The surgeon general and his brother: A family’s painful reckoning with addiction

“One of the most frustrating things is being surgeon general of the United States and feeling like you can’t help your own brother,” Jerome Adams said in an interview.

MECHANICSVILLE, Md. — The path that Dr. Jerome Adams took to the office of U.S. surgeon general begins in this southern Maryland town, where crab restaurants dot the rural landscape, where signs warn drivers to watch out for Amish horse-drawn buggies, and where he grew up on a rolling road with three siblings, including a brother five years his junior. Phillip.

But as Jerome’s career has taken flight — he’s won scholarships for college and medical school, taken charge of a state health department, and ascended to become “the nation’s doctor,” as his job is nicknamed — Phillip’s has been diverted.

For two decades, the younger Adams has struggled with substance use disorders, the consequence of an untreated mental health issue, his family believes. With his addiction unaddressed, he has cycled in and out of incarceration for years — a living emblem of the intractability and reach of the public health crisis confronting his brother.

“One of the most frustrating things is being surgeon general of the United States and feeling like you can’t help your own brother,” Jerome Adams said last month in his Washington office, in his first extensive interview about his brother.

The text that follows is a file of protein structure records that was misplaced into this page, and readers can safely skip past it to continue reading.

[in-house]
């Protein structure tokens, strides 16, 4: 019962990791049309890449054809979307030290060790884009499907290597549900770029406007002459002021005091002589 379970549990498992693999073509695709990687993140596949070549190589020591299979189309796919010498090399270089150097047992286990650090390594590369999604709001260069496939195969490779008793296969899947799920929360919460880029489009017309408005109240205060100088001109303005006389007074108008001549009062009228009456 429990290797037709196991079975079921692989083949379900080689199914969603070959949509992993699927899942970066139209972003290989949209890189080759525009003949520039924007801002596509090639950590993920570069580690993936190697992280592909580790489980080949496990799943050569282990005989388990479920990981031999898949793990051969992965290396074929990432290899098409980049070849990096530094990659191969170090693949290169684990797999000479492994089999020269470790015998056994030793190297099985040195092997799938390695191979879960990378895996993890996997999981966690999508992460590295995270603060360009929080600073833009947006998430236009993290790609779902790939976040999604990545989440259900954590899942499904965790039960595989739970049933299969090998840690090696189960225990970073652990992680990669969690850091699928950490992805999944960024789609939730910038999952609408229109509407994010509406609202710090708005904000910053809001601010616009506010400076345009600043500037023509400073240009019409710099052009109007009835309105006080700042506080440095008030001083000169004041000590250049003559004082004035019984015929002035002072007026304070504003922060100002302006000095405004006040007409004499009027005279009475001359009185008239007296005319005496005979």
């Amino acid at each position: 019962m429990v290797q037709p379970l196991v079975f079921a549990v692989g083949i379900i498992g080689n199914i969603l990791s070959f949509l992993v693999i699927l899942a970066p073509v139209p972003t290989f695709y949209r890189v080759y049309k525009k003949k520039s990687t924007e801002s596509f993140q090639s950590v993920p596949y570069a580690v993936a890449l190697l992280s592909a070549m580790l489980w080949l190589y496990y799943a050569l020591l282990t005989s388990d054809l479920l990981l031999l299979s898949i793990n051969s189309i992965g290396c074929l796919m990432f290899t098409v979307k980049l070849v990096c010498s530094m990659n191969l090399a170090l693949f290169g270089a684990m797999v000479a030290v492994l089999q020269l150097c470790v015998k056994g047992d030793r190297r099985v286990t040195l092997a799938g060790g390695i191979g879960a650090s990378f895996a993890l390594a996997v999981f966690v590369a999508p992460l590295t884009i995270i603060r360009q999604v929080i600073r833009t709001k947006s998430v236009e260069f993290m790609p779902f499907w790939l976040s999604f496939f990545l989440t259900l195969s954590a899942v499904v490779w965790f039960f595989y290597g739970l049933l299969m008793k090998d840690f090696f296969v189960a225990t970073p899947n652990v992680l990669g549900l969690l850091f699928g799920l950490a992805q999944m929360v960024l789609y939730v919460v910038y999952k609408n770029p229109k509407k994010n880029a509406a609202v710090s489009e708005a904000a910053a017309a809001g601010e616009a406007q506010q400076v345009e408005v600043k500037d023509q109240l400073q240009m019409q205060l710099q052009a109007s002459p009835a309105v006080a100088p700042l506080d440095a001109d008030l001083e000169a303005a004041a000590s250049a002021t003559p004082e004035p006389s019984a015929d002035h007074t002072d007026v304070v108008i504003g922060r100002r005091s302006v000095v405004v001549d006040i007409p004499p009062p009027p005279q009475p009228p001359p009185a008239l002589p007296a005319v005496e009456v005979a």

About 25 miles away from Jerome’s office, Phillip is serving a burglary sentence in a state prison in Jessup, Md.

“My substance abuse has been the key factor for my history of incarcerations and I’m very tired of the road I have been on with my drug use,” Phillip, 38, wrote last month in a letter to STAT.

Jerome, who was sworn in in September, has watched as addiction has not only ransacked his brother’s life, but wrested their whole family. His sister, while in college, had money she had saved from a waitressing job stolen from inside her pillowcase. His mom has called Jerome crying, at a loss for how to help Phillip.

If Phillip’s case has given Jerome a personal connection to the addiction crisis, one that links him to the millions of Americans who share the same worries about loved ones, it has also provided him with a clear demonstration of the barriers to recovery. Jerome Adams, whom Vice President Mike Pence “has an extraordinary gift for empathy,” has seen his brother repeatedly fight — and then fail — to get treatment and been left to “go back down the same pathway over and over again.”

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